Insurers Urge Action On Risky Mortgages
Saturday, August 19, 2006
Despite regulators' warnings that some popular types of mortgages are risky, lenders are still making them, and mortgage insurance companies have begun pleading with federal banking agencies to act quickly to restrict them.
The loans under scrutiny include interest-only mortgages and "option" mortgages, in which borrowers decide each month how much to repay. Because monthly payments are lower than with traditional fixed-rate mortgages, borrowers can buy more expensive houses. In the past five years, millions of Americans have bought or refinanced homes using these loans. The risk comes because eventually these loans "reset," meaning the payment is adjusted upward -- sometimes as much as doubling -- to repay the full interest and principal owed.
"We are deeply concerned about the potential contagion effect from poorly underwritten or unsuitable mortgages and home equity loans," Suzanne C. Hutchinson, executive vice president of the Mortgage Insurance Companies of America, wrote in a recent letter to regulators. ". . . The most recent market trends show alarming signs of undue risk-taking that puts both lenders and consumers at risk."
Many borrowers are paying as little as possible. About 70 percent of the people who take out an option adjustable-rate mortgage, which lets the buyer avoid paying even the full interest on the loan, end up paying the lowest permissible amount each month, according to the Federal Deposit Insurance Corp., which regulates banks. The amount unpaid is added to the mortgage balance, so borrowers end up owing more than when they started. Having no equity in a home increases the risk of foreclosure, especially when housing values fall and houses are hard to sell.
Late last year, regulators began telling the industry that some of the new loan types put some buyers in jeopardy and lenders at risk of loan losses. But lenders continued making the loans at a fast clip.
In 2000, just 1 percent of American homeowners who got new loans had these types of loans, but by May 2005, about a third of all borrowers did -- about the same percentage as in May 2006, according to new data from First American LoanPerformance, which tracks the statistics. These loans are even more common in the expensive Washington area, where about half of home borrowers used them in May 2006.
Regulators also told lenders last year that they were considering an advisory called a "guidance," setting new rules on these nontraditional loans. Lenders would be expected to require borrowers to have higher down payments and better credit, to verify borrowers' income, and to make sure borrowers could withstand a payment increase. Lenders would also be required to explain the loans more carefully. Regulators say the final version of the rules will be announced within a few months.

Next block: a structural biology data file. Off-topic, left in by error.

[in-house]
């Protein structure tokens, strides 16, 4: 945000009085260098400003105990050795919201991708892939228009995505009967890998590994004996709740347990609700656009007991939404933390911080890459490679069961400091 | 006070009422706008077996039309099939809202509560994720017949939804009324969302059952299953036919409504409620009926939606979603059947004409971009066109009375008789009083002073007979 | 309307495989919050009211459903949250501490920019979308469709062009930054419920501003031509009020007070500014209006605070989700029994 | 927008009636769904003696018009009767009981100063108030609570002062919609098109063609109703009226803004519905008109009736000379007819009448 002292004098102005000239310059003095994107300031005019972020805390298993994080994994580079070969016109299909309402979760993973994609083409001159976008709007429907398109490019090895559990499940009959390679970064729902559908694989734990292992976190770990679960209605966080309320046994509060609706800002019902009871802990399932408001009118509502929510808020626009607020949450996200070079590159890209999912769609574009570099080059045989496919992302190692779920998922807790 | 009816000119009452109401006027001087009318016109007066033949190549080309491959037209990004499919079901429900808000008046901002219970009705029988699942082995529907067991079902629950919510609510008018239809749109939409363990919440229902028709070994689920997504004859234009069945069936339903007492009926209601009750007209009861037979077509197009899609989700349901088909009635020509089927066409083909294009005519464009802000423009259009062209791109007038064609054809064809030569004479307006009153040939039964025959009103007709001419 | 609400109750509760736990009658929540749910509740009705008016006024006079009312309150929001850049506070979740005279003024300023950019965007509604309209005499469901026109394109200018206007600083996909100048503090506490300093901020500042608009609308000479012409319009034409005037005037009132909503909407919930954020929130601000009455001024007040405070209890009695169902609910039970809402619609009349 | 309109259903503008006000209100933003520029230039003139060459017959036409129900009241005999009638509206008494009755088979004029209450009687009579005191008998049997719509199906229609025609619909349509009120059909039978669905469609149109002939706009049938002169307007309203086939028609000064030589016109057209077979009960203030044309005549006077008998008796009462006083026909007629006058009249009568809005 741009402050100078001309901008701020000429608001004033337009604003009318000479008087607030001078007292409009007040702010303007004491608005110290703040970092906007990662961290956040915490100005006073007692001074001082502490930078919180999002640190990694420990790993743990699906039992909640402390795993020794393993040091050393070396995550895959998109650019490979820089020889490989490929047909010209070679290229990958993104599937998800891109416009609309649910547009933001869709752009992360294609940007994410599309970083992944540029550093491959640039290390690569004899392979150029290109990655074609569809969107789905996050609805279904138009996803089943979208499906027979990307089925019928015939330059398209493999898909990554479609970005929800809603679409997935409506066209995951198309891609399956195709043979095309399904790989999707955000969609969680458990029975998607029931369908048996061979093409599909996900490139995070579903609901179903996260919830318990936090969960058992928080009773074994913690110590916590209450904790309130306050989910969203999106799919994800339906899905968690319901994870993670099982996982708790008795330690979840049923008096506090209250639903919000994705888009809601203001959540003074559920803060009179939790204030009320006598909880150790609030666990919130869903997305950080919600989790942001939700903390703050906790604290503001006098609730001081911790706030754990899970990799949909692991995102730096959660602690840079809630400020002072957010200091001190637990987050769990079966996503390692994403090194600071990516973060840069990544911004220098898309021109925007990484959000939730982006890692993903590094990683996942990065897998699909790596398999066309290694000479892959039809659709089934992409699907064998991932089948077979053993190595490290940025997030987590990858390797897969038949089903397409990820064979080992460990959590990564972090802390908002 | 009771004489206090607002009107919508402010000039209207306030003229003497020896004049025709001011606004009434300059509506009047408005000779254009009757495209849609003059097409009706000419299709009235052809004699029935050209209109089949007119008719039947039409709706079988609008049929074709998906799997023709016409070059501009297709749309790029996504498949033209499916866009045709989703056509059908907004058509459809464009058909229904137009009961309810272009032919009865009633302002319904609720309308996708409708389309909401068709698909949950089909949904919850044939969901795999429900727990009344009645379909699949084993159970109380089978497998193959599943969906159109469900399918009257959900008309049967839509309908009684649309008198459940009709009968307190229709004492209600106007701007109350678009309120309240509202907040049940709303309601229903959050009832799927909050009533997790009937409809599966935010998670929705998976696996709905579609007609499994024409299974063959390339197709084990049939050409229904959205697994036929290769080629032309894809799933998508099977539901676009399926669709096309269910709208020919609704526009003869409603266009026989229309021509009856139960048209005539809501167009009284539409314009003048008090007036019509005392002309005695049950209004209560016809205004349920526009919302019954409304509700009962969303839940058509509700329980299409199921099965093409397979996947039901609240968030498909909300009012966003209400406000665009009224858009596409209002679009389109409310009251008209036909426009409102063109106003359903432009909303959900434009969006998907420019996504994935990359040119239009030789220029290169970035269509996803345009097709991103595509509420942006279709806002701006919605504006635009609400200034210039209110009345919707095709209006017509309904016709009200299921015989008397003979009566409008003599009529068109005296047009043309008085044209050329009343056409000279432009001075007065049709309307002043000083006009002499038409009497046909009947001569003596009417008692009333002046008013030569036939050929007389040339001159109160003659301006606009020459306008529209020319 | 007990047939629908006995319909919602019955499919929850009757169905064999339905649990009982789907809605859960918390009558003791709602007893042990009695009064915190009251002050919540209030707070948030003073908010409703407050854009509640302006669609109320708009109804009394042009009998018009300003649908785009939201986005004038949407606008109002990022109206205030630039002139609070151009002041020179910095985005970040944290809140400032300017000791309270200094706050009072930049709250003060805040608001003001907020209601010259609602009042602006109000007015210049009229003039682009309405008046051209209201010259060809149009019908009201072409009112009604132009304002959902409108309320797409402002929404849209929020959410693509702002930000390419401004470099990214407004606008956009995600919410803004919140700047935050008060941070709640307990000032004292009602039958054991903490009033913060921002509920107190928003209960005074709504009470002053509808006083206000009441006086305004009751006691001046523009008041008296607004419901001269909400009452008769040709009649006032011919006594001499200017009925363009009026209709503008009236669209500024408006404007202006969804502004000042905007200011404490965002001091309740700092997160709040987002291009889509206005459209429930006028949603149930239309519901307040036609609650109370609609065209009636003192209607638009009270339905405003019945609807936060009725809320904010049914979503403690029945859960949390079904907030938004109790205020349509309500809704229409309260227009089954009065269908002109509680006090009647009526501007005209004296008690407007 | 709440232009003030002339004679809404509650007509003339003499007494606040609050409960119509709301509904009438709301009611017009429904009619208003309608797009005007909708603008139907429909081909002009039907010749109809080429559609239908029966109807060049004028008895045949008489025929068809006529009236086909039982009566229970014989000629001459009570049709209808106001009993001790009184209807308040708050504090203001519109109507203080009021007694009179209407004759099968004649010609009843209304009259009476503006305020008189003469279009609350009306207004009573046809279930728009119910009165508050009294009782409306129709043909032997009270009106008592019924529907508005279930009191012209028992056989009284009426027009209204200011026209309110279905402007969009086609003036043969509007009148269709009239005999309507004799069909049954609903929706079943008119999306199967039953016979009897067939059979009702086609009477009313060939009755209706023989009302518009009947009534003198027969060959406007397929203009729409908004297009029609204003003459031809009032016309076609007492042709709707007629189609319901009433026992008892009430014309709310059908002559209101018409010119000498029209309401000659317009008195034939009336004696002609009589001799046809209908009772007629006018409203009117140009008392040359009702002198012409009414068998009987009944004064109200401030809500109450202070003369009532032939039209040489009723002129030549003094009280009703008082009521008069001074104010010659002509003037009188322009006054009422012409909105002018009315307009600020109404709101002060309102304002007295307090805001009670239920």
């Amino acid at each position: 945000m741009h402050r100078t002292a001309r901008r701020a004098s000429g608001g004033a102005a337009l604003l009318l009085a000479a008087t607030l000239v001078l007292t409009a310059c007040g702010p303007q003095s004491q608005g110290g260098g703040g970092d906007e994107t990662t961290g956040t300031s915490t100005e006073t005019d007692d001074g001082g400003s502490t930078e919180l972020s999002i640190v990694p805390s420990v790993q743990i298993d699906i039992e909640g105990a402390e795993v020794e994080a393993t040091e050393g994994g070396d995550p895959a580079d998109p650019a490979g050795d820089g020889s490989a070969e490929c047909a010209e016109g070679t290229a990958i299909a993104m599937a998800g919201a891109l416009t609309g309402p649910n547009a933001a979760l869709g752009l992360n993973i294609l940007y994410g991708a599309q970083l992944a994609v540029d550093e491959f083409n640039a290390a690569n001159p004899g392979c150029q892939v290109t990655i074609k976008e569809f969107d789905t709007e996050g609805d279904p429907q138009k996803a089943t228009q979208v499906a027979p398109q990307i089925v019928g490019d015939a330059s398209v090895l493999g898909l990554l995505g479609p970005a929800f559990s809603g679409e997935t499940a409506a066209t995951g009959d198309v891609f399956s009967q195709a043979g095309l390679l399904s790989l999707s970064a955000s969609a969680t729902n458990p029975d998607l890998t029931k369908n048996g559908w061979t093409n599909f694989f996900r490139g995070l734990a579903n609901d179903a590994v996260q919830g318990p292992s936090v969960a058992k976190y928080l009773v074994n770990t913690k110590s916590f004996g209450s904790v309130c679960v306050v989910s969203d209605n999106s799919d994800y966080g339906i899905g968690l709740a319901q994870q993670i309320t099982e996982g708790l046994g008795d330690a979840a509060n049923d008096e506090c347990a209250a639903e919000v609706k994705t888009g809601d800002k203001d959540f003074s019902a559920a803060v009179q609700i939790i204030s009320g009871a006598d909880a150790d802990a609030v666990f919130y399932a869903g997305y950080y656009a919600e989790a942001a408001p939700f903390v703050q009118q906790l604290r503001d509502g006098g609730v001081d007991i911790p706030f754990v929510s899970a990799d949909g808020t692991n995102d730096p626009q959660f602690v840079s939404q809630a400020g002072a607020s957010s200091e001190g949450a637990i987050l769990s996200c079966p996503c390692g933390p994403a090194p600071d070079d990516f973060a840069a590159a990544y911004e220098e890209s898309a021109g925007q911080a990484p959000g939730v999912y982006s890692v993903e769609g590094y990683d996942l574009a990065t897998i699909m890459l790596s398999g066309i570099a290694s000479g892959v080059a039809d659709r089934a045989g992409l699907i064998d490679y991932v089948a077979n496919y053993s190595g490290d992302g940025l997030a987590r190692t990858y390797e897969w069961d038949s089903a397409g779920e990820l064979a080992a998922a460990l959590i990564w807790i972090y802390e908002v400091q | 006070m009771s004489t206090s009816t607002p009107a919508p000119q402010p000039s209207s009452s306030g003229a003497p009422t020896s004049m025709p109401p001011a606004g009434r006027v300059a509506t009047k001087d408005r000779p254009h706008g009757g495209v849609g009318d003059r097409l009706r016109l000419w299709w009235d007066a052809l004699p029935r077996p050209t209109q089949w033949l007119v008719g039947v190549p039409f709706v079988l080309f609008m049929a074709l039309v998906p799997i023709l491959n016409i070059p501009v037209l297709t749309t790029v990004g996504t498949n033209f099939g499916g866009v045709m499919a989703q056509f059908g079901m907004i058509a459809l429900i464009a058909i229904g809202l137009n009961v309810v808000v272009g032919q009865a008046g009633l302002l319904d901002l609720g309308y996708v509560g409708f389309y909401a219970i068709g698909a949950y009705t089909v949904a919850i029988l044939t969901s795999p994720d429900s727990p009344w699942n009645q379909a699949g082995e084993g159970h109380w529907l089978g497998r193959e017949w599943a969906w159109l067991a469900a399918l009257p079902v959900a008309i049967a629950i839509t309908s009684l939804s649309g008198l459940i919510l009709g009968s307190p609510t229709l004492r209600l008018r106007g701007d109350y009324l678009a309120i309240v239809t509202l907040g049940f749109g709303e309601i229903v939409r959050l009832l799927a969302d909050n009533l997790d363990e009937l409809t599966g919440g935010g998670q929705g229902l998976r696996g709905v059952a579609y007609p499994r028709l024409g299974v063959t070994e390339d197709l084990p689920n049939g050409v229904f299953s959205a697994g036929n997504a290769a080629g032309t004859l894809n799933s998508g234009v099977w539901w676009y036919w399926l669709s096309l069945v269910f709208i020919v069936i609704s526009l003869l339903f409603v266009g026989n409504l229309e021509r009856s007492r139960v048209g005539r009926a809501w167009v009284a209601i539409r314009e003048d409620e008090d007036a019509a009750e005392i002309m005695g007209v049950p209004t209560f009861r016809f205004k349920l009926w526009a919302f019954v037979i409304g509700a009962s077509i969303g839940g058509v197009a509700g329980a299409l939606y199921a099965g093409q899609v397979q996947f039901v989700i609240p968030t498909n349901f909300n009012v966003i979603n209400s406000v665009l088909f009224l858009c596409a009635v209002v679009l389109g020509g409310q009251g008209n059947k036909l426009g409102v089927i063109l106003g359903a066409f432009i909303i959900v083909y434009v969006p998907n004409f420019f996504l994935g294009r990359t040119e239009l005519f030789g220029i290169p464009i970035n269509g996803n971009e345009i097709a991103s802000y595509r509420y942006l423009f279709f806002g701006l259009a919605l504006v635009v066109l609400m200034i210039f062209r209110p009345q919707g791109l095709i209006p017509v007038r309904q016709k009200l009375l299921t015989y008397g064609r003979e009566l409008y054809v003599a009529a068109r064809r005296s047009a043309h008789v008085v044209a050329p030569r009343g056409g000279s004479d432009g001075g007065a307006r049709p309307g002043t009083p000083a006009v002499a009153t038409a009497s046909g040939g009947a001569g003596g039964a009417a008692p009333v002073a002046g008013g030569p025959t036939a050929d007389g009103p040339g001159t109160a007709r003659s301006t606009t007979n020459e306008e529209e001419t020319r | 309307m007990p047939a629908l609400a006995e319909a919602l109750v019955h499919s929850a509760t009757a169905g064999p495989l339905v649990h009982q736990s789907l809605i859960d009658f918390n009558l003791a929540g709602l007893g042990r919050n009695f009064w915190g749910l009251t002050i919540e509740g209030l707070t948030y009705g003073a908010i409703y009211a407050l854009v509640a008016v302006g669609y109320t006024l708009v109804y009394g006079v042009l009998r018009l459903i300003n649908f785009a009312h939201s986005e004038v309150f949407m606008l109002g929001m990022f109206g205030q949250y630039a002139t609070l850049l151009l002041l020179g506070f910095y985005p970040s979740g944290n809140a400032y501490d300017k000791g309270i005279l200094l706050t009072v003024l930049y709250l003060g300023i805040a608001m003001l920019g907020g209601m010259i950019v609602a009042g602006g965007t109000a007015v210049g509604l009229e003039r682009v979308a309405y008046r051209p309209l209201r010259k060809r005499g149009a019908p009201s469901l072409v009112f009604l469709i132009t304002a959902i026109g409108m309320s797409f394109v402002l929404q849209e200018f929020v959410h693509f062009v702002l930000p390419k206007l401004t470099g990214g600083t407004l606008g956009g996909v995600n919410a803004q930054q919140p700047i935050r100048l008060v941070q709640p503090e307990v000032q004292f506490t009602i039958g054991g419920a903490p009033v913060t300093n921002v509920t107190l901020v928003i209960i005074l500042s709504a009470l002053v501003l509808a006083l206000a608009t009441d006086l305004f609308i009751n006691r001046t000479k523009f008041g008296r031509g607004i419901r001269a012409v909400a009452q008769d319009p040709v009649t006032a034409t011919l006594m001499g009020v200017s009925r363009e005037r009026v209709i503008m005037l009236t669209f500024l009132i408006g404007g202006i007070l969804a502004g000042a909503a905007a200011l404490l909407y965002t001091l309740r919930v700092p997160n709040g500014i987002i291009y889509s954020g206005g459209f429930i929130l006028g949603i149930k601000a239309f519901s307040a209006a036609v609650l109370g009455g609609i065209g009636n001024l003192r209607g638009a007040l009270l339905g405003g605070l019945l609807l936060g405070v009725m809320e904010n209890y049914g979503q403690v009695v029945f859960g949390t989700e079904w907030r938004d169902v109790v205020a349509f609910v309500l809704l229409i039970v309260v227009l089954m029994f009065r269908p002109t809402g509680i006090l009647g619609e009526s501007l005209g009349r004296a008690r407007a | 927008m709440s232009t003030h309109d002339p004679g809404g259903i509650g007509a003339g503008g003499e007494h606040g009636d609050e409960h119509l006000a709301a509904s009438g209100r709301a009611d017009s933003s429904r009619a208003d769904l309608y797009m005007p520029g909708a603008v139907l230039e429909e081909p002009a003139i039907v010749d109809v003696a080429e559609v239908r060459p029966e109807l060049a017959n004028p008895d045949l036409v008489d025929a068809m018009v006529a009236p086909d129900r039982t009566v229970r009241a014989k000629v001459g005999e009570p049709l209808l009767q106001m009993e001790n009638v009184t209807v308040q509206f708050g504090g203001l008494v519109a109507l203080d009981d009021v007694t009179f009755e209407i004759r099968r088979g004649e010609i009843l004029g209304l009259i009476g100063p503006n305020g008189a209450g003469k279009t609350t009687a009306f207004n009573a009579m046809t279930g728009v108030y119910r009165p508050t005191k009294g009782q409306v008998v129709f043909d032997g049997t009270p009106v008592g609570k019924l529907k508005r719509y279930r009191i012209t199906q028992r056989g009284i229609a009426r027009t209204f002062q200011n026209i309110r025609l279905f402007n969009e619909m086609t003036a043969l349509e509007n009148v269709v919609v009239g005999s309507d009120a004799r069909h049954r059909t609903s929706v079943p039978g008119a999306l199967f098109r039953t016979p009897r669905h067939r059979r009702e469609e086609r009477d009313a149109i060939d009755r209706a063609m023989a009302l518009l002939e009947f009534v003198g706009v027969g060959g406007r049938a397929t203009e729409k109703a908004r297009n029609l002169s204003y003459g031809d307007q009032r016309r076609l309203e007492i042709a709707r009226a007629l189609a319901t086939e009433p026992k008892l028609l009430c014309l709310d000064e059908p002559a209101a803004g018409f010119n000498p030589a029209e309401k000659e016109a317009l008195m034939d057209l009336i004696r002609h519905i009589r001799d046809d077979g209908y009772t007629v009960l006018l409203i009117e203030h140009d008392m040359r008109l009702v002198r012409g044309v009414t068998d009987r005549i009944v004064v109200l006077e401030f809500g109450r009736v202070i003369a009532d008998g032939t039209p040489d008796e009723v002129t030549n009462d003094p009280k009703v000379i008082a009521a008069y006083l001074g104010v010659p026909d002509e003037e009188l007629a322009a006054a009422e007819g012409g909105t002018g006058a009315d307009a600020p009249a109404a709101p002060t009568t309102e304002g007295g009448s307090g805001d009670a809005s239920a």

The rule change has few supporters in the lending industry, and much opposition.
In written comments to regulators, the Mortgage Bankers Association called the proposed ruling "overly prescriptive" and said heavier regulation might stifle product innovation. Guaranty Bank said new rules might have "an adverse effect on the availability of credit to homeowners."
J.P. Morgan Chase & Co. said that it was unfair that restrictions would apply to only banks and thrifts under federal oversight, giving more loosely regulated lenders a competitive advantage.
Wells Fargo said that although it "applauds" the regulators' efforts, the agencies should distinguish between mortgages that are really risky, such as those with mortgage balances owed that can rise rather than fall or with introductory teaser rates likely to increase, and interest-only loans, which the bank said were less risky.
But the mortgage insurers, which cover the losses when loans go bad, see big problems. Their trade group, in a plea to regulators delivered in a comment letter last month, alluded to its fear of widespread foreclosures if some of these new borrowers default on their loans. An increase in such problem properties could weaken the real estate market and drive down home values even for those who bought conservatively and diligently paid their mortgages.
Hutchinson urged faster action and accused mortgage lenders of disregarding the regulators' warnings.
"Although the non-traditional guidance is now only in draft form, one would have expected a far slower growth in industry reliance on non-traditional products in anticipation of final standards with far-reaching market impact," Hutchinson wrote. She added that the final regulation should require "consistent enforcement" and "clear penalties for those who disregard it."
Not all lenders agree with the big banks and industry trade groups. David Dowling, a loan officer with First Trust Mortgage in Tampa, asked regulators to "ignore the lobbying efforts of those in my industry about keeping lax lending standards."
He said he has had a string of elderly clients come to him for help after lenders placed them in adjustable-rate, interest-only or option loans. Accustomed to "traditional underwriting standards," he said, these borrowers did not understand that they had placed themselves at risk of losing their homes. Dowling said he has met people who had owned their homes free and clear and who lost them to foreclosure after taking out these loans.